Tag: Organic

Woo-meisters overrun Westport Farmer’s Market

Woo-meisters overrun Westport Farmer’s Market

It finally happened. The sincere vendors of local produce at Westport Farmer’s Market have been joined or outnumbered by the crazy peddlers of pseudoscience and other woo. Starting out with organic. Organic farming is a marketing technique. It does not produce healthier or more nutritious foods, just more expensive ones. If you don’t think so, compare the prices of strawberries.

You can buy a pint of organic strawberries for $6.50 or you can buy a quart  of conventional strawberries for $7.00. Is this a scam? Yes, it is. These are both local strawberries grown nearby. You are being diddled! As we have noted many times, there is no good reason to buy organic produce. Organic farming has lower yields (sometimes only 60% as much) and is not as environmentally sustainable.

If you don’t believe me, the Washington Post recently wrote up an article on strawberry farming, noting that the best strawberries by far are grown in California where the season is longer and the climate perfect. You can buy a pound of California strawberries at Stop and Shop for $2.99 and a pound of organic California strawberries for $3.99. You probably won’t find much difference in flavor. Because of packing differences (pints versus pounds) the price differential may not really be double, but the hit is substantial for no good reason. But remember, we aren’t just comparing California and Connecticut, we are comparing two Connecticut farms a few miles apart.

And it’s GMO Free, too!

Sport Hill Farm in Easton, CT is a substantial business with a good reputation for their organic produce. They even supply a number of local restaurants. But since they are “organic” why go on and say they are non-GMO?  (“Organic” is by definition “non-GMO”)

In fact, as far as I could see, the only produce they had that even had a GMO version was their summer squash. Nothing else in their extensive crop list has a GMO version. These are very capable farmers, and they surely know this. They are just doing fear mongering marketing. As the National Academies of Science has stated, along with every other major scientific organization in the world, GMO crops pose no more harm than conventional crops.

gmo free eggsBut it gets worse. How about the vendor(Beaver Brook Farm) with these eggs? The chickens are fed GMO free grain? Wow! Do you think that a chicken eating grain bred by one technique over another is going to be any different? It’s ridiculous! Remember chicken growers, GM is not an ingredient. It is a crop breeding technique! I quote my colleague Layla Katiraee who jokes about a boa constrictor eating a rat and because of this hypothetical (and ridiculous) gene transfer argument, he creates a rat-strictor. You don’t believe that do you?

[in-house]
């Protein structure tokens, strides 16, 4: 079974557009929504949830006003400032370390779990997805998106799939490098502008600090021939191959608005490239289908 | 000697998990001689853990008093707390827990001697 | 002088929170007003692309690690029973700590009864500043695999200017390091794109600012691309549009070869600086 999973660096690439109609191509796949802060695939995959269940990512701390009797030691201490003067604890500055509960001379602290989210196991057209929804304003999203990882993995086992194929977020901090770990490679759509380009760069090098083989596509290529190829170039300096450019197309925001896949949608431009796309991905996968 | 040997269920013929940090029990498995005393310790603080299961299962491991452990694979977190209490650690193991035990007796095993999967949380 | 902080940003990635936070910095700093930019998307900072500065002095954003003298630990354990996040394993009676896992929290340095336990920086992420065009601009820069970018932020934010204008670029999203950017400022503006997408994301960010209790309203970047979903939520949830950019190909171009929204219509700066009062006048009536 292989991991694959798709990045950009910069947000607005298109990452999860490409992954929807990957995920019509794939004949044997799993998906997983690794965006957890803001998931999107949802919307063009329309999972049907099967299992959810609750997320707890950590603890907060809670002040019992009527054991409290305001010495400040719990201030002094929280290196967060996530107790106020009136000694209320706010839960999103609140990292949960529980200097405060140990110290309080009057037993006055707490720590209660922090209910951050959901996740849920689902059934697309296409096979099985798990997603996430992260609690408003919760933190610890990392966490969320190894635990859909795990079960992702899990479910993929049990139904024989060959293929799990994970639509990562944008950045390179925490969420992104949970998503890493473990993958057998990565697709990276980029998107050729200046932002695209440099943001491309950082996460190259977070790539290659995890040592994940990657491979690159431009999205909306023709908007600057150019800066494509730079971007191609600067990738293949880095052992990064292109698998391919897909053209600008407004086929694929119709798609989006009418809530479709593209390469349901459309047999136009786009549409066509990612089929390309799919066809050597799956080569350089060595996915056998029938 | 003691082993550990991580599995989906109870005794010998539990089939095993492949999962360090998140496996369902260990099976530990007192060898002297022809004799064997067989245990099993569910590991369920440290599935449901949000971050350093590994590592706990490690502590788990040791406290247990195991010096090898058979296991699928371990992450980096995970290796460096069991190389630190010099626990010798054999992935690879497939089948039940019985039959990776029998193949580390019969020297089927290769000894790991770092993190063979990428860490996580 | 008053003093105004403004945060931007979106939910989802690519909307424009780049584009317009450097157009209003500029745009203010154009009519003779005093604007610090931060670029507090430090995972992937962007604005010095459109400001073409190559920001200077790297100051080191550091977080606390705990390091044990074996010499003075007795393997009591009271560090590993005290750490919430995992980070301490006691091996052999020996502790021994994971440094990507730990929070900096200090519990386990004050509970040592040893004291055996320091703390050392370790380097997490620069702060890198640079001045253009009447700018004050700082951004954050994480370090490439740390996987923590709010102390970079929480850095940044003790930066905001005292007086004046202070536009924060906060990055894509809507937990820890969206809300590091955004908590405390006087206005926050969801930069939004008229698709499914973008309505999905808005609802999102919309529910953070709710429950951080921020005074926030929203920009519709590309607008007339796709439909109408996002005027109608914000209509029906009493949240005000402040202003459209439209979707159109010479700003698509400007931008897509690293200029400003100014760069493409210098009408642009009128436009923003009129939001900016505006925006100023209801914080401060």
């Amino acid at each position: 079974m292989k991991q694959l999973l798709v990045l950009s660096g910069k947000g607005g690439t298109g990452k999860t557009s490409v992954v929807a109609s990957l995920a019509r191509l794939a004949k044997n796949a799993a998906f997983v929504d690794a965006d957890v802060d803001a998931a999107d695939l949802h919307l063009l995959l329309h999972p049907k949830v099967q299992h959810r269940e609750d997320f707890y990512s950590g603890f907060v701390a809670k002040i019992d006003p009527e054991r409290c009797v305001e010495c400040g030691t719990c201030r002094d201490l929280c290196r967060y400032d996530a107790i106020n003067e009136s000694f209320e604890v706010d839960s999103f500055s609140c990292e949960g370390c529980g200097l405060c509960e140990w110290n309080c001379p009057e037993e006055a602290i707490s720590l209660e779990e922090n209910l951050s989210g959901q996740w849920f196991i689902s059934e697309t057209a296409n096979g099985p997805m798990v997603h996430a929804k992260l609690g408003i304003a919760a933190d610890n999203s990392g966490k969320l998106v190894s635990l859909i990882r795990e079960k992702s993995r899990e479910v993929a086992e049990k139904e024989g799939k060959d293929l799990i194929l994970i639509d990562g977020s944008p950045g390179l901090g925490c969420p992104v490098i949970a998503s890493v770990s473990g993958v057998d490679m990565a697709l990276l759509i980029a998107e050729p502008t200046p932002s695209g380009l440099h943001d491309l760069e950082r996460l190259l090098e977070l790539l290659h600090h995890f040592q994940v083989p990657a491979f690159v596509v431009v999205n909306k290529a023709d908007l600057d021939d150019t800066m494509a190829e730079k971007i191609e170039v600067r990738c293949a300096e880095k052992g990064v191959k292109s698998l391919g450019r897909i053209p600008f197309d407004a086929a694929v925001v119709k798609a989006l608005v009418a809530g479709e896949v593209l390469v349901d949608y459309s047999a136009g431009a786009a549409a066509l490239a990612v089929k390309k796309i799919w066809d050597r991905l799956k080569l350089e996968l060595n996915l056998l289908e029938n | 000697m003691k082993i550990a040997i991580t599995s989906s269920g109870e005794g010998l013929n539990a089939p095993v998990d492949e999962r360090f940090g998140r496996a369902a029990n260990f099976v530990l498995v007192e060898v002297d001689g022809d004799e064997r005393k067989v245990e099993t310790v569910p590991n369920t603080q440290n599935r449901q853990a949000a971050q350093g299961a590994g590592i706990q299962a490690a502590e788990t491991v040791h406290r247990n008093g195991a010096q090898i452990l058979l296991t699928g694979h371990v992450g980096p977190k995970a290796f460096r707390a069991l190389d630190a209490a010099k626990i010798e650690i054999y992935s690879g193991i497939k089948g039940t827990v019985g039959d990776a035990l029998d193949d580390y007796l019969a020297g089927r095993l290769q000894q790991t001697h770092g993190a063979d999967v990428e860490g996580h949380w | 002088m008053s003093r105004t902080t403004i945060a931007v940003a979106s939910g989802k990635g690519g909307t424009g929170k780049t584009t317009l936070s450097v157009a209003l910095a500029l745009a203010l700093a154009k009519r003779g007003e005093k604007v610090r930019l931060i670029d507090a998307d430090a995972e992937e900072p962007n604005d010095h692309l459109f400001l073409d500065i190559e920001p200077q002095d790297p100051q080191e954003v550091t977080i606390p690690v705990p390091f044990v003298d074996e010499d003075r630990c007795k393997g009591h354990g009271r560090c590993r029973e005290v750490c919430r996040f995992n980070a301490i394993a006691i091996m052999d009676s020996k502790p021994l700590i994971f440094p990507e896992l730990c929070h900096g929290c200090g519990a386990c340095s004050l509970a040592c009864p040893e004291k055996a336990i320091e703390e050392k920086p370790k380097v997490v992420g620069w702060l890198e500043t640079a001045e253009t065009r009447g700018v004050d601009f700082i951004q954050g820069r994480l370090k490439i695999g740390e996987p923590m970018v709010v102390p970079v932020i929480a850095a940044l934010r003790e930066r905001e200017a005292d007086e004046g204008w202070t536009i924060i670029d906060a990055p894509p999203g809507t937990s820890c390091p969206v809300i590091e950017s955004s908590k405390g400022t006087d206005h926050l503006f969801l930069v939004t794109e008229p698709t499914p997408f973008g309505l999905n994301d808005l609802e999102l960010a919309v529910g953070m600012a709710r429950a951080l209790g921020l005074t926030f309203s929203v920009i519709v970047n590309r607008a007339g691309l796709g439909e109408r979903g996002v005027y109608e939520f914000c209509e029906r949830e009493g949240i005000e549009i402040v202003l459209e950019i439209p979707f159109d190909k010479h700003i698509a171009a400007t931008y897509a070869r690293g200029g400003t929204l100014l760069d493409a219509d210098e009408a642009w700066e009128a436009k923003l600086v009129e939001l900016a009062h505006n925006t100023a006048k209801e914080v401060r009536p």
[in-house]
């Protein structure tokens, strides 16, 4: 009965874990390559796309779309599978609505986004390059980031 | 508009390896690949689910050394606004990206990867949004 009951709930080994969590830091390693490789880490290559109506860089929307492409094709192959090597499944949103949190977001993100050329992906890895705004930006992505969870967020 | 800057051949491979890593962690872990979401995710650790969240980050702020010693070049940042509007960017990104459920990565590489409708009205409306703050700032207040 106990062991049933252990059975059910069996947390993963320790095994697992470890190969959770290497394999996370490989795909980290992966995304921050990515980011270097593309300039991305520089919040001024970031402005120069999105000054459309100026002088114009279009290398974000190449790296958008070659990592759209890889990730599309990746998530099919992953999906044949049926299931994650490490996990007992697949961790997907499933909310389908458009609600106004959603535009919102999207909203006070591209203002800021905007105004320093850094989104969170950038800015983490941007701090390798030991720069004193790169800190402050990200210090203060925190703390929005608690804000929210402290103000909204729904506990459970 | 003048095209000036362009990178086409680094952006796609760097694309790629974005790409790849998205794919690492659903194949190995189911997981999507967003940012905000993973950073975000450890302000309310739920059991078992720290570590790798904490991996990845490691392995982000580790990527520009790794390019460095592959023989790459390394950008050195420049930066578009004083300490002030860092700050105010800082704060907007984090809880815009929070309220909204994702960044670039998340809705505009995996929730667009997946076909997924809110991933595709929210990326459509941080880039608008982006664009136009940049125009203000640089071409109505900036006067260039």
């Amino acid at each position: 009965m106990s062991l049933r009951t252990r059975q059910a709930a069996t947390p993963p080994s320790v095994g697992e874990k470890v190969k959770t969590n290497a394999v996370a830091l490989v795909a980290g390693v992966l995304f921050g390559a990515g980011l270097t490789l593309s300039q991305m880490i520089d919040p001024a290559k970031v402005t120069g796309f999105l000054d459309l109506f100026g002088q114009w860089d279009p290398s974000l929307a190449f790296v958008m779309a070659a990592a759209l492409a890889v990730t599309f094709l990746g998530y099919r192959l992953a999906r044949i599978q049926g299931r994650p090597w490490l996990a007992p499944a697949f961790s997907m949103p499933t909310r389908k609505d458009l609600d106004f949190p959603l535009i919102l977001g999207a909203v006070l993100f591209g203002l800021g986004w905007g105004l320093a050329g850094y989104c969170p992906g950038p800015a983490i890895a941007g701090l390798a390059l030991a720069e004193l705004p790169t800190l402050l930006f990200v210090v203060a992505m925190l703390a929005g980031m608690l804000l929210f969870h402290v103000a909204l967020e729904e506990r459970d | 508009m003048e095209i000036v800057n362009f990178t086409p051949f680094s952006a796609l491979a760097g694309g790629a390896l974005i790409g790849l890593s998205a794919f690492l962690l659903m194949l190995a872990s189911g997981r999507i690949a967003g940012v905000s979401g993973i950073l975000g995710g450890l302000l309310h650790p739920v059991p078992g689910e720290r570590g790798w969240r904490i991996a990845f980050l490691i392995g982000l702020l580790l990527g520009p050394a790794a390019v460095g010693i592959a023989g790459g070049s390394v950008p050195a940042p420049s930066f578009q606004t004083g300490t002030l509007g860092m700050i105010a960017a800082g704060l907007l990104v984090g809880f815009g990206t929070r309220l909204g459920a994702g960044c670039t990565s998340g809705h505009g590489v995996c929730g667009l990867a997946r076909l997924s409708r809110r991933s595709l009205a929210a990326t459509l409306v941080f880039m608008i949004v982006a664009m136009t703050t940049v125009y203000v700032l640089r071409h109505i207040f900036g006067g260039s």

And as far as free range chickens go, the Journal of Poultry Science published a substantial series of studies showing the caged chickens did the best and the cage free the worst.

And it’s gluten free!

There is any number of very good bakeries in or near Westport that exhibit regularly at the Farmer’s Market. However, it is really disappointing to discover that they are all flogging their Gluten Free products as if those are products in great demand. Gluten occurs in wheat and in a few other grains, but is for most of us a very valuable nutrient. Only about 1% of the population suffers from the autoimmune disorder that leads to celiac disease. These people cannot eat gluten: it not only can cause severe discomfort, it can eventually damage your digestive system. However, far too many people somehow believe that not eating gluten is somehow “healthier,” when just the opposite is true. Gluten free products are less nutritious, and for the most part, don’t taste that great.

Now some people claim to have Non-Celiac Gluten Sensitivity (NCGS), but whether this is even an actual disorder and whether it has much to do with gluten is very much in doubt. You can read a lot about the status of research into NCGS here. And low carbohydrate diets are not very healthy.

Oh, and then there’s Paleo, a fad diet hatched to sell books and allegedly (and inaccurately) presented as the “healthy diet our ancestors ate.” Well it isn’t. Plants and animals have evolved since those times, and so have we. We can’t eat the plants they ate, because they no longer exist. And we have evolved to tolerate lactose and (most of us) can have dairy products. The idea that our ancestors didn’t eat gluten is silly. It depends on where they lived. If there were edible grains nearby, you can be sure they ate them. Scientific American explains this here. As David Gorski explains, Paleo is part of the “naturalistic fallacy.” It provides no benefits.

Juices and the Cleanse

the standOf course, there had to be a representative from The Stand (not Steven King’s novel, but a juice stand). They make a lot of blended juices, some good, and some at best an acquired taste and loaded with kale. And some interesting sandwiches as well. But smack dab on the back cover of their leaflet is an advertisement for The Cleanse, a crazy regime of bizarre juices that is supposed to detoxify your body (at $60 a day). It doesn’t. There is no such thing as a cleanse: it is pure hooey. Your liver detoxifies your body every day, and juices do nothing to help. Don’t waste your money!

Nutty Ice Cream

We can’t let Nutty Bunny ice cream go unmentioned. The owner, Westporter Pamela Aflalo claims to have cured her daughter’s allergies by created a non dairy diet, and then created this imitation ice cream. It’s billed as vegan, organic, non-dairy, non-GMO and 100% gluten free, touching nearly all the woo bases. It also has no artificial sweeteners. It’s made primarily from cashews, almonds and coconut milk. It costs $10 a pint, and has a kind of grainy texture. We didn’t like it at all and her claim of curing her daughter’s allergies is at best anecdotal.